Great Expectation

Great Expectation

A Father's Diary


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2010
158 pages, 5 3/4 x 9 1/4 inches
Cloth: 
$24.95
1587296616
9781587296611
eBook, 120 day ownership: 
$10.00
eBook, perpetual ownership: 
$24.95
1587297566
9781587297564

"Dan Roche has perfectly captured the unique joys and heartaches of being a second-time dad. Serious without being somber, reflective but not sentimental, and with an ever-present dry wit, Great Expectation is a must-read for new and veteran dads alike."—Jason Avant, founder and managing editor, DadCentric.com

“Whether you are expecting, have expected, or don’t know what to expect, Roche welcomes you into the fold with the kind of candor, humor, and vulnerability usually reserved for family. This book expands the ‘labor’ of childbirth into a 9-month journey—and beyond—offering a refreshing play-by-play from the oft-overlooked father’s perspective. While cycles of life swirl around him, Roche treads deftly down the one-way path to parenthood, interpreting all the obvious, and not so obvious, signposts with alacrity and sensitivity.”—Jenifer Marshall Lippincott, author, 7 Things Your Teenager Won’t Tell You (And How to Talk about Them Anyway)

“I loved spending time with Dan Roche and his family—and what an important time it was as they faced life and death with courage, humor, and grace. He takes us right into their house—the kitchen, bedrooms, and backyard—to remind us again of the importance of each day we are given. His prose is as beautiful as it is efficient. . . . Now we have a father who has written, as Anne Lamott did in Operating Instructions and Louise Erdrich in The Blue Jay’s Dance, about the coming of a child. Mothers and children but especially fathers will thank him.”—Elizabeth Stuckey-French, author, Mermaids on the Moon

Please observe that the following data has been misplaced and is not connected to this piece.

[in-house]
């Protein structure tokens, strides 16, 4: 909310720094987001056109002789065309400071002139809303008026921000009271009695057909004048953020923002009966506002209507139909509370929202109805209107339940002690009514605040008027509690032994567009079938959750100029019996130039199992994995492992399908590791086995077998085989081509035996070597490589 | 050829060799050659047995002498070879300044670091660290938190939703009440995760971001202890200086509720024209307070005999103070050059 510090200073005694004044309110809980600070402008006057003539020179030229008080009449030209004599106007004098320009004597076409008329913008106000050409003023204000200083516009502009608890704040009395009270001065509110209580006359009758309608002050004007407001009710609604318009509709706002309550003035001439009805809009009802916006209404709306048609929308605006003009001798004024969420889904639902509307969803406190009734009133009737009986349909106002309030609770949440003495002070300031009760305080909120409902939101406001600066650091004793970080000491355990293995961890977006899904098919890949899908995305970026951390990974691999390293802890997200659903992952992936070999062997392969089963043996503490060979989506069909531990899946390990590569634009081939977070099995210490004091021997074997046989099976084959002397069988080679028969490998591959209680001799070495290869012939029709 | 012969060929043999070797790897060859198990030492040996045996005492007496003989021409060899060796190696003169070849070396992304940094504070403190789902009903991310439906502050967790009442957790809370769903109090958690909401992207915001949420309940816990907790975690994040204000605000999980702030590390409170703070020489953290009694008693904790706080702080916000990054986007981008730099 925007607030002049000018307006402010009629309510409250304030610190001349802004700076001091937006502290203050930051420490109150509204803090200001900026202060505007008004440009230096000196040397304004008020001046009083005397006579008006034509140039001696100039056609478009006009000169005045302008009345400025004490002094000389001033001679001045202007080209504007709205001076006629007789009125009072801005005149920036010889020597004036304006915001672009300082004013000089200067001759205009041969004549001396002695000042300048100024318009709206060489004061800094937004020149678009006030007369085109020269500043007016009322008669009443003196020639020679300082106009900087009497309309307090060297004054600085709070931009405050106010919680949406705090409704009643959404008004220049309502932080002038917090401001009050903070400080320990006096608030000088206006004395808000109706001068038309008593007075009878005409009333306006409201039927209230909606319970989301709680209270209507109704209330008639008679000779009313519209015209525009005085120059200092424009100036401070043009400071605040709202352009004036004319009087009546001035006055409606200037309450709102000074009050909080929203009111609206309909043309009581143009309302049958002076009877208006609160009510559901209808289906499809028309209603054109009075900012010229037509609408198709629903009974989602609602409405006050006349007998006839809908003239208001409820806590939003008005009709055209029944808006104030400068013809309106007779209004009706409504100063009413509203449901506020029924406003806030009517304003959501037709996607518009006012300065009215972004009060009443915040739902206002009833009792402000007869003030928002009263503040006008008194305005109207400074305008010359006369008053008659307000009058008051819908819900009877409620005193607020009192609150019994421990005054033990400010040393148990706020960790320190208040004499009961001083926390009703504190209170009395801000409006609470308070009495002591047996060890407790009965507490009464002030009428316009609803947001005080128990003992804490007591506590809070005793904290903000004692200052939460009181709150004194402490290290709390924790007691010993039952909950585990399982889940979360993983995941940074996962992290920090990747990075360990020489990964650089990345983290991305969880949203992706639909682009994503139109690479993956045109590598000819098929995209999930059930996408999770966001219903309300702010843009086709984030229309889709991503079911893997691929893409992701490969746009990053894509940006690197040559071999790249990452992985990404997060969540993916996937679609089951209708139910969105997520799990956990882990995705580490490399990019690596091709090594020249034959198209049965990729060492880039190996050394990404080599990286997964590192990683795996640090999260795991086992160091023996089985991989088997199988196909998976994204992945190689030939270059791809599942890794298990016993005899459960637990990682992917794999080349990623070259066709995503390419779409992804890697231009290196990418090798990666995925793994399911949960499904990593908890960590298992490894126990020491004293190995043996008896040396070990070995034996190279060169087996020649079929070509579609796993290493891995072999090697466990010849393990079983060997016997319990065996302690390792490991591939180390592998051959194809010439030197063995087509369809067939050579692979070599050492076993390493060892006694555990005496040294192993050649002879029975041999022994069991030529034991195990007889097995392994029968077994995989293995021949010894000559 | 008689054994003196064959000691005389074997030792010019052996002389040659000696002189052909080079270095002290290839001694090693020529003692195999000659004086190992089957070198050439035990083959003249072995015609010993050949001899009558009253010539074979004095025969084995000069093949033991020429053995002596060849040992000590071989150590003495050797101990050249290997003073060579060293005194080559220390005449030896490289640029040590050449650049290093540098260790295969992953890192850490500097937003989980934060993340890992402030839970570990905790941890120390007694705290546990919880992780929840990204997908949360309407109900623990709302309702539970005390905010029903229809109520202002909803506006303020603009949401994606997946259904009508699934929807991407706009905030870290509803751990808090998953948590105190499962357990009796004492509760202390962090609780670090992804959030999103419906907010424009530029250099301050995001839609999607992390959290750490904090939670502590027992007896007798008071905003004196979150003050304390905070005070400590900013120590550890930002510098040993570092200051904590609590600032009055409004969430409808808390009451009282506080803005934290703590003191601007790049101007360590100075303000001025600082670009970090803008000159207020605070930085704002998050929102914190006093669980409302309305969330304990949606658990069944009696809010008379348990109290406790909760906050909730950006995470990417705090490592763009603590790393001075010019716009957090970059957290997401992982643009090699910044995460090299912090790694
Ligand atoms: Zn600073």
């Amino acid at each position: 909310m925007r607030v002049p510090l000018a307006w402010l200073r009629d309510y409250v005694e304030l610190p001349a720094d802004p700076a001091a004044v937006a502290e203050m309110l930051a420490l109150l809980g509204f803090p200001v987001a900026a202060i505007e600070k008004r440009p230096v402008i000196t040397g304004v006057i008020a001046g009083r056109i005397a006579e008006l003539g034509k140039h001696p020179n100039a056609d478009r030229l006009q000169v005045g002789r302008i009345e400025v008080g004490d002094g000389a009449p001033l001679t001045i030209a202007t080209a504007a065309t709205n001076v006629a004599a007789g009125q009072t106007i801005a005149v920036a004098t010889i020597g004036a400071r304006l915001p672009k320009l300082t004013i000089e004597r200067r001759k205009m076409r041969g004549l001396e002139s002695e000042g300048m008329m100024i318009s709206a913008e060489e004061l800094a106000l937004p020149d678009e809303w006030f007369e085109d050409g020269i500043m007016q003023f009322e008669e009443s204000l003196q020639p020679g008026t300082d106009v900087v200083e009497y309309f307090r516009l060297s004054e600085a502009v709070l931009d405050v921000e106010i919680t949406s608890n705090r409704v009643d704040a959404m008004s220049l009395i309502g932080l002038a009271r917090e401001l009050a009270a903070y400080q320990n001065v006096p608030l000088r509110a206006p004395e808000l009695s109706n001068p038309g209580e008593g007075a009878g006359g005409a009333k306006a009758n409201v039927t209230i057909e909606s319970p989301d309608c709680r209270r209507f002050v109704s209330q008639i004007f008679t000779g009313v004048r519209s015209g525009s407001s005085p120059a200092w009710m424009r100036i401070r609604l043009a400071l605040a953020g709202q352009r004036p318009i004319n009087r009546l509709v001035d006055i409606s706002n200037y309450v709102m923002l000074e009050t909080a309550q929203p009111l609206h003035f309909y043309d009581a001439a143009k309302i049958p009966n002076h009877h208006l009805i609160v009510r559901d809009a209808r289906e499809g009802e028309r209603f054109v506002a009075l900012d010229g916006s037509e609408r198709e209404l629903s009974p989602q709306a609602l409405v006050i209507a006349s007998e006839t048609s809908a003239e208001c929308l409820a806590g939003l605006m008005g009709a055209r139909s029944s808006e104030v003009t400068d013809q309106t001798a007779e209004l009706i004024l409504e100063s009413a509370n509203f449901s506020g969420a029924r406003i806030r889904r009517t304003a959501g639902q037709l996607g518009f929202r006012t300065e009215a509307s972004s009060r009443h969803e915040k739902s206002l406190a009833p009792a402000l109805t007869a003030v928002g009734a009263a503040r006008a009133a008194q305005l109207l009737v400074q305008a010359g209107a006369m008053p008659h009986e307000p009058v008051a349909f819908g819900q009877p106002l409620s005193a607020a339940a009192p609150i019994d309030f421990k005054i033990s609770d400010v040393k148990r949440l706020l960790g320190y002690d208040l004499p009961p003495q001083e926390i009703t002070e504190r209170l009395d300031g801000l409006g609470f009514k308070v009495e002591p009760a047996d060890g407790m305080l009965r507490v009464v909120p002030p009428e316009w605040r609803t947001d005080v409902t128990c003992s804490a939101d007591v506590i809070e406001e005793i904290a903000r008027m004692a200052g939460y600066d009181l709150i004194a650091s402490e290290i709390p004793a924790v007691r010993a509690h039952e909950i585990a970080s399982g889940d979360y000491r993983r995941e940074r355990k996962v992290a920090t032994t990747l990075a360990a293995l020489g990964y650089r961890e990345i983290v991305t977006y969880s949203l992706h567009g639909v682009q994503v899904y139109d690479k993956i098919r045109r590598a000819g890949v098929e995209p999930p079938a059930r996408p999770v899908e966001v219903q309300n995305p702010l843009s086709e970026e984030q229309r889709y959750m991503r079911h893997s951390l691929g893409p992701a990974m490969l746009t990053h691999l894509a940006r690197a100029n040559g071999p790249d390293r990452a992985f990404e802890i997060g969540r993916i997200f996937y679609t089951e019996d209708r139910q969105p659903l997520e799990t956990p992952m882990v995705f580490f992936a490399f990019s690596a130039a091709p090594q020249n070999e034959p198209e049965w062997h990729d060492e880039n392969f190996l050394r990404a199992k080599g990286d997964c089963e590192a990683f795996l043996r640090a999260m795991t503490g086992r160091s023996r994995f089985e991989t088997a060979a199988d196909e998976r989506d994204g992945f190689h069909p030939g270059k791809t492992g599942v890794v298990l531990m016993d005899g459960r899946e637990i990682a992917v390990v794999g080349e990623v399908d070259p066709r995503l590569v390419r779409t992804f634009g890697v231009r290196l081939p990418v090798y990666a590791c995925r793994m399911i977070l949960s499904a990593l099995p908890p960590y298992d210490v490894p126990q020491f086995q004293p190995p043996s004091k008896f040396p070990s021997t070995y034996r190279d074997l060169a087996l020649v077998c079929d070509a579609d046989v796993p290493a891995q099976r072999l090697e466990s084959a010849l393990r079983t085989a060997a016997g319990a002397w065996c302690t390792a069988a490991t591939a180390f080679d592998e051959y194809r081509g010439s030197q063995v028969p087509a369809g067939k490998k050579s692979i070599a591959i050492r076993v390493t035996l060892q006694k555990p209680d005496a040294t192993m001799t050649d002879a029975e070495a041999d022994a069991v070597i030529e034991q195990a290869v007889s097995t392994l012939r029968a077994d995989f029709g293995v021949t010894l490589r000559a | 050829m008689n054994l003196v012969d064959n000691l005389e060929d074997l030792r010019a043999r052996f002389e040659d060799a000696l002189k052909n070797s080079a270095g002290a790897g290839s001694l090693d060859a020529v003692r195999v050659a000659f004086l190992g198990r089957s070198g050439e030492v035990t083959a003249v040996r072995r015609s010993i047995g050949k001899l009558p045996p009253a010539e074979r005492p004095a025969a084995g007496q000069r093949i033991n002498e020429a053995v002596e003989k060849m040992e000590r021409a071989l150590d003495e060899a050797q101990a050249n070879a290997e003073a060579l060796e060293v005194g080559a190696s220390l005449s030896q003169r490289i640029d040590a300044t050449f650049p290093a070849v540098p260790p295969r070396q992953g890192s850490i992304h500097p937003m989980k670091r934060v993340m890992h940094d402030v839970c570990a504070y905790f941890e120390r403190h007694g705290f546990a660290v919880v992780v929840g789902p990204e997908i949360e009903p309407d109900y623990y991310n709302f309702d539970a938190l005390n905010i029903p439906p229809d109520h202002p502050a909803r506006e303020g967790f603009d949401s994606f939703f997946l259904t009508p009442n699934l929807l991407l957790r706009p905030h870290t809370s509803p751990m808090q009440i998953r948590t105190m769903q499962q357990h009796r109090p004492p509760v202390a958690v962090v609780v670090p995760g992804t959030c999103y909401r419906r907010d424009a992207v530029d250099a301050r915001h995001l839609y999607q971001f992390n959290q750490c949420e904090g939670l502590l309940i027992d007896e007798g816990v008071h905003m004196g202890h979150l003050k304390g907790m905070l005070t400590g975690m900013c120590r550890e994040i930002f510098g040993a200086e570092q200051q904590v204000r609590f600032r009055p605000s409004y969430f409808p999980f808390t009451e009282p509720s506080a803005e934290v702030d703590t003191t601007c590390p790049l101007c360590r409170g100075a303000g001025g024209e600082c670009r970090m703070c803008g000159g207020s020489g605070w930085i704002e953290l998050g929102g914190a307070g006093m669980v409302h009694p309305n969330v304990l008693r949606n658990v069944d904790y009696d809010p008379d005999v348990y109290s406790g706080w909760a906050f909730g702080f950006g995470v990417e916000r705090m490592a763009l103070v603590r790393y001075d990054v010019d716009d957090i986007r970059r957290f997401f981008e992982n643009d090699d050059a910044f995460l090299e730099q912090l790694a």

“In his insightful and funny account, Dan Roche has written an honest and touching exploration of a husband's feelings and thoughts during his wife’s pregnancy. Roche tells of many lighthearted and humorous moments while still poignantly describing the ups and downs of life, particularly in the context of the pregnancy. Women should buy a copy of this book for their husbands because it should be required reading for them: Roche is the voice of silent fathers everywhere.”—Sharon O'Donnell, author, House of Testosterone: One Mom's Survival in a Household of Males

In Great Expectation, Dan Roche gives a man's perspective on what it means to start and expand a family relatively later in life. Through a series of diary entries in turns humorous, angst ridden, and full of hope and joy, Roche describes his own thoughts and concerns during the nine months of his wife's pregnancy.

With five years of parenting his irrepressible daughter Maeve under his belt, Roche, already forty-five years old, and his wife, Maura, face the prospect of another arrival and the myriad of emotions that come with a second child. From revelling in the joys of pregnancy such as Maura's delight at "having cleavage" and being able to eat whatever she desires; to assuaging the parental anxieties of choosing the right obstetrician, correcting the mistakes one made with the first child, and sending children to college in the future; to navigating the unforeseen, experiencing the unexpected death of a parent, and feeling trepidation toward the thought of having a son, Roche records his emotions with unusual candidness and intimacy.

Reflecting on day-to-day events and their significance in his family’s life together, Roche wonders what he is getting himself into and how much deeper he can immerse himself into parenting. Together, he and his wife face the bittersweet intersections of death and new life, menace and hopefulness. With sincerity and a mature wit, Great Expectation stands as a wise recounting of nine months’ time, with all of its chaos and charms, and offers a fresh perspective for first-time and veteran parents alike.

Excerpt: 

September 24

This morning in the paper there was an article about a 15-year-old boy who has been suspended for two weeks for spraying "Fart Spray" in the hallway at school, and I showed it to Maura and said, "Here is our future."

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